one year

Today is January 20th, 2010. A year ago, I was filled with hope for the future. I wrote President Obama a letter from our family, the three of us, about how we hoped he would be a great president for us. Last night I told Jess we should make a Hawaiian themed dinner to celebrate Obama’s first year in office. This morning, I would rather hold off on the pineapple and celebrate Cindy McCain.

Your eyes are not deceiving you. That is John McCain’s wife for the NOH8 campaign, supporting equal marriage rights for all Americans. Uh, Michelle, did we get the wrong first lady or what? I like the organic garden and First Beehive but I’d rather have equal rights.

I continue to keep trying to read through the updates on the trial tracker, and today has been both emotional and educational.

There was the testimony from a guy whose parents found out he was gay at a young age and put him through “therapy” to “fix” him. He describes how his mom told him she wished she had aborted him, and would have preferred he was born with Downs Syndrome. As a young teen, he basically lost everything. His parents went from loving parents who packed his lunch with notes in it to being verbally abusive. After years of dealing with it, in lieu of killing himself, he left home and turned himself over to the Department of Human Services in Colorado Springs and tried to support himself at age sixteen. How many kids out there are strong enough to survive that?

The really eye opening part of the trial today has been testimony from Dr. Gary Segura about the political power of gays and lesbians. It still baffles me that people get to vote on my civil rights, but when they do 70% of the time people vote against us. This is not just about marriage. It is votes on things like, for example, whether or not we should be protected from discrimination in employment and housing. Segura’s testimony says no group in American society has been targeted by ballot measures as much as gays and lesbians. Undocumented aliens are a distant second. He also talks about how we have virtually no voice in the legislature. There aren’t enough gays and lesbians in office to have our voice heard. There are US senators openly comparing homosexuality to bestiality, though. And then there’s Obama.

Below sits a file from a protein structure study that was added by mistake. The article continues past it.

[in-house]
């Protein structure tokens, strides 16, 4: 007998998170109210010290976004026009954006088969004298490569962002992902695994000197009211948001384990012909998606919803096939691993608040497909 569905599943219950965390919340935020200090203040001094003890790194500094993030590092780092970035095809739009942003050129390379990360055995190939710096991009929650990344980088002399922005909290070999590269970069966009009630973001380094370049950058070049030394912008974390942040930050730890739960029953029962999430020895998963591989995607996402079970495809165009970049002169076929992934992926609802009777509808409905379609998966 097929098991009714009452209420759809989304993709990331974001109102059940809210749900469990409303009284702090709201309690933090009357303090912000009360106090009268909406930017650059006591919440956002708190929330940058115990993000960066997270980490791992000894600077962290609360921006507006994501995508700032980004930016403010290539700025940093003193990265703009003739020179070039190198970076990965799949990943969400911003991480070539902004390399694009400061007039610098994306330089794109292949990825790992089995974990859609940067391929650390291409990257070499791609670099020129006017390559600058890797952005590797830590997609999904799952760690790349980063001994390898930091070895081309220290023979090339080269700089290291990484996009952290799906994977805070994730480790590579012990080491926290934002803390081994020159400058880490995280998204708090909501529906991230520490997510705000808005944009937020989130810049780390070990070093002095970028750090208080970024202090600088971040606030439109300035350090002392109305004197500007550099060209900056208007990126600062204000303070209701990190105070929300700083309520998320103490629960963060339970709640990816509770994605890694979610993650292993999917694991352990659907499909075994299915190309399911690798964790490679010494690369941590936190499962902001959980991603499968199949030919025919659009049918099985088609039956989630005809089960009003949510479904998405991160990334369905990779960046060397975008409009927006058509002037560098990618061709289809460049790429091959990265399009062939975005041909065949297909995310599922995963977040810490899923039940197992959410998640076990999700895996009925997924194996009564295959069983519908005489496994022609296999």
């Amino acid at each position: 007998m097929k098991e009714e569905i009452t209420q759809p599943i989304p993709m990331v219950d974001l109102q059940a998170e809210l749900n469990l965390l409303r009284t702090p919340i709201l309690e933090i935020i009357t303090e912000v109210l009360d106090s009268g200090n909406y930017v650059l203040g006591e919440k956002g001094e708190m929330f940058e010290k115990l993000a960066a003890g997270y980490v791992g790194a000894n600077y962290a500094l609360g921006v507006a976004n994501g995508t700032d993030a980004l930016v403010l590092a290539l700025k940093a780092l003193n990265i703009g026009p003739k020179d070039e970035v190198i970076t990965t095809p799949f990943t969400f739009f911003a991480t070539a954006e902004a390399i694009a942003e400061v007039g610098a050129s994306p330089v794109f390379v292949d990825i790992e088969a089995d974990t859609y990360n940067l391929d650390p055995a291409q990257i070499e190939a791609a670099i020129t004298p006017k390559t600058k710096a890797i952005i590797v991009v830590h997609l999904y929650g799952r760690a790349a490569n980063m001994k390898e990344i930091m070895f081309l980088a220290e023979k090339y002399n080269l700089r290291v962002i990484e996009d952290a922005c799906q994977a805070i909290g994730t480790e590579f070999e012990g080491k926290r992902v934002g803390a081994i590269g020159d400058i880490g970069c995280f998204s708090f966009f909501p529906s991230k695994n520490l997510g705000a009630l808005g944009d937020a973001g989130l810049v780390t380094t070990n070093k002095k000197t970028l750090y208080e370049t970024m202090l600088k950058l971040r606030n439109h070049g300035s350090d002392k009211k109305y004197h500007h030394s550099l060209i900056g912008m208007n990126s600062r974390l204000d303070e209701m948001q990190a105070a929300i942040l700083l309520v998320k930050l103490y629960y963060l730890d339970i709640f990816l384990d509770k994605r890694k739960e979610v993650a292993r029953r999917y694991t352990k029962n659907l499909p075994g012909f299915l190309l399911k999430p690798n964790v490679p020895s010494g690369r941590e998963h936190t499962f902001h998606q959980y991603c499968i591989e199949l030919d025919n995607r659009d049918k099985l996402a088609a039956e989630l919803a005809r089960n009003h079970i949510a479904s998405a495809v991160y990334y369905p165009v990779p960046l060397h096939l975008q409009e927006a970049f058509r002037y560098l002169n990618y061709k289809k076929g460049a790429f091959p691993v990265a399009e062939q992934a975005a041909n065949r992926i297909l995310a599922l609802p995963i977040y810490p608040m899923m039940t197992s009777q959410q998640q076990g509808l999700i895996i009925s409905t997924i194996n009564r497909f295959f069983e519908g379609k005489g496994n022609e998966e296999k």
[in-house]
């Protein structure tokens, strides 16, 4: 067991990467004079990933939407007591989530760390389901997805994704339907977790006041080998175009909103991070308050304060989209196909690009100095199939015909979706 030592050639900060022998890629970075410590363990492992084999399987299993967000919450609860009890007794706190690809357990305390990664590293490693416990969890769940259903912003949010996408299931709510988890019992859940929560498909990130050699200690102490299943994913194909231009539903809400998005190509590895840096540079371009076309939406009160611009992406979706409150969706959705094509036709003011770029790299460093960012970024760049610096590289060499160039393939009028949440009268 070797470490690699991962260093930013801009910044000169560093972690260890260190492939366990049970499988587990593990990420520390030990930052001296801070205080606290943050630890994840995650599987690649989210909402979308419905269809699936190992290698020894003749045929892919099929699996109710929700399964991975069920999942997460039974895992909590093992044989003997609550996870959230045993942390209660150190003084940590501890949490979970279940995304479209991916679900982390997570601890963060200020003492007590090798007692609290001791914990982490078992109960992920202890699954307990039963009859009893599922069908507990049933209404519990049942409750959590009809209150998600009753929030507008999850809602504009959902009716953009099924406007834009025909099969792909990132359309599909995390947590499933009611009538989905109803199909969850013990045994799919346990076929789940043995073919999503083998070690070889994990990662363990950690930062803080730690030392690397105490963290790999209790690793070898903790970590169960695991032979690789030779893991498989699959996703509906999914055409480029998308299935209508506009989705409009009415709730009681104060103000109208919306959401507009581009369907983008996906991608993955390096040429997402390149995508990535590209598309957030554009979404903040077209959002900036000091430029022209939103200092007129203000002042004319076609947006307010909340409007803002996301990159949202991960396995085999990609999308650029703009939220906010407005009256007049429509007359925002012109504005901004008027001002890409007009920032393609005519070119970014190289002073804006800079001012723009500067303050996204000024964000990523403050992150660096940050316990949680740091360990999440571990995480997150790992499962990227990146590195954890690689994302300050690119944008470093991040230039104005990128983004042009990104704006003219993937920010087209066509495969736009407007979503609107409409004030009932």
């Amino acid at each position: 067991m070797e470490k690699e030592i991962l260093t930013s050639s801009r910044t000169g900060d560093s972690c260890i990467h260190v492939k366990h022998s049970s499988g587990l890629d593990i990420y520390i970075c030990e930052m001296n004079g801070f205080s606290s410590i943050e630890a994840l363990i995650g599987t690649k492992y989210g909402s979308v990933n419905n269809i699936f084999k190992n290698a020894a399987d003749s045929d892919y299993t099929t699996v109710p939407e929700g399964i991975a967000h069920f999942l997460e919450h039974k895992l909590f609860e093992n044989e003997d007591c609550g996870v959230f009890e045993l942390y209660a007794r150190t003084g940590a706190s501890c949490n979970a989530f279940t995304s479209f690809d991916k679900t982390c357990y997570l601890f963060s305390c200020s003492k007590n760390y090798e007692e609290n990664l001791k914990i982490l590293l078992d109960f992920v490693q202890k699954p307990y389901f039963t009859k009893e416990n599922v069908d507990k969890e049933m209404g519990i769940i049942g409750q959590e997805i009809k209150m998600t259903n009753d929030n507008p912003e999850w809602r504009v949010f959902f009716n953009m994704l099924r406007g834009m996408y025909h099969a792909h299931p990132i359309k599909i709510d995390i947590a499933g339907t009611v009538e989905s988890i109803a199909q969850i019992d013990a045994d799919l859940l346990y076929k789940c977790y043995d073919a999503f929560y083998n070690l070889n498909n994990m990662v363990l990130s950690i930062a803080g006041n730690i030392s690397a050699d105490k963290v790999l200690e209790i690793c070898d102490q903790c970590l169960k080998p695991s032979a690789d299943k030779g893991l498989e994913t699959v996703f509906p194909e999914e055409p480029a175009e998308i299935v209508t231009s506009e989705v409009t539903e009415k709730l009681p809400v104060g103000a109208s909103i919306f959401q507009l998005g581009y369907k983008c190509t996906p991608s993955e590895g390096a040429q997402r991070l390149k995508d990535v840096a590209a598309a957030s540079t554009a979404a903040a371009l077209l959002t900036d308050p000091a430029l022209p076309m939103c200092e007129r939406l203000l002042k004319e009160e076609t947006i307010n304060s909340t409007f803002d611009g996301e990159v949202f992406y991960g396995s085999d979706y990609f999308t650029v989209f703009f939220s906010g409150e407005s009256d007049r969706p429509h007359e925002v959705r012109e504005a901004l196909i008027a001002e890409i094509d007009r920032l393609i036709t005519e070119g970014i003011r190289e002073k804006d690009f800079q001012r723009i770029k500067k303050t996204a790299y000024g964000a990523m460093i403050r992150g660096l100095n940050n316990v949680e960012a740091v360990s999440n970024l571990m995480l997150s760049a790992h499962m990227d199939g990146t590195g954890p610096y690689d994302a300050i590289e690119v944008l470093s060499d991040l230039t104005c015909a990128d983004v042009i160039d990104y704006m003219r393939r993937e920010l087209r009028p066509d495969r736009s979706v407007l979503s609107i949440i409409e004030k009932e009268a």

From the Trial Tracker (keep in mind lots of shorthand, it is amazing they are able to get down this much info so quickly!):

[UPDATE] 11:47
Prop. 8 Trials Professor Segura: Obama is not a reliable ally for the gay and lesbian community. Read on.


Current president has refused an order from the chief judge of the ninth circuit to provide domestic partner benefits to court employees. Also, filed briefs that support DOMA and has done nothing to repeal DOMA or DADT. This is not a reliable ally.

You’ll have to excuse me if I am getting too political. I’m normally kind of a disappointment in that category. I really should be a lot more political. So actually nevermind, I shouldn’t ask to be excused. I am almost never political on the internet, and we need to speak up for ourselves. My mom was shocked the first time I corrected her and admitted that yes, actually I do get discriminated against for being gay. Even here in Olympia, WA, a very gay-friendly place, I have been gay bashed (even in front of my own kid). I’m sure that is hard for any parent to hear. I think a lot of people don’t get the reality. I live in my own la-la land, too, happy for everything we have and ignoring the rest of it. We see rich gay people on TV and people believe that gays and lesbians are powerful, wealthy, and accepted. That is not the overall reality.

We personally are harmed financially. I pay more taxes than my straight co-workers because the federal government requires me to pay tax on the money my employer pays toward my wife’s health care insurance. You know how expensive health care insurance is these days. All that money is counted as if it is part of my income. Our marriage is not recognized by the state we live in. Right now I’m doing each of our taxes separately. Anyone who has ever done taxes should realize that alone is JUST WRONG, forget about all the tax breaks we miss out on. If you think that marriage is magically a separate issue and somehow you are not being discriminatory, you are deluding yourself. Try to remember that gay people are still being murdered for being gay. In fact, according to today’s testimony, the rates of these crimes are not only increasing, but seem to be increasing due to the campaigns to prevent gay marriage. While hate crimes against all other minorities have significantly decreased over the last decade, hate crimes against us are increasing. I am so sick of hearing about supporters of these campaigns being discriminated against because people spray painted their signs or (gasp!) stole them out of their yards. They are saying they are the victims of hate. Our people are being murdered, and your signs are being tagged? It is time to put things in perspective.

I tend to think there is little point to speaking out. People are going to believe what they believe and never change their minds. I am wrong. People change their minds. This video of the San Diego mayor, a Republican, a police officer for decades before his political career, had me in tears. He explains (to many people who will be very disappointed) why he decided at the last minute not to veto a measure for gay marriage, and how he realized that he had been discriminatory in being for domestic partnerships and civil unions. “The concept of a separate but equal institution is not something I can support.”


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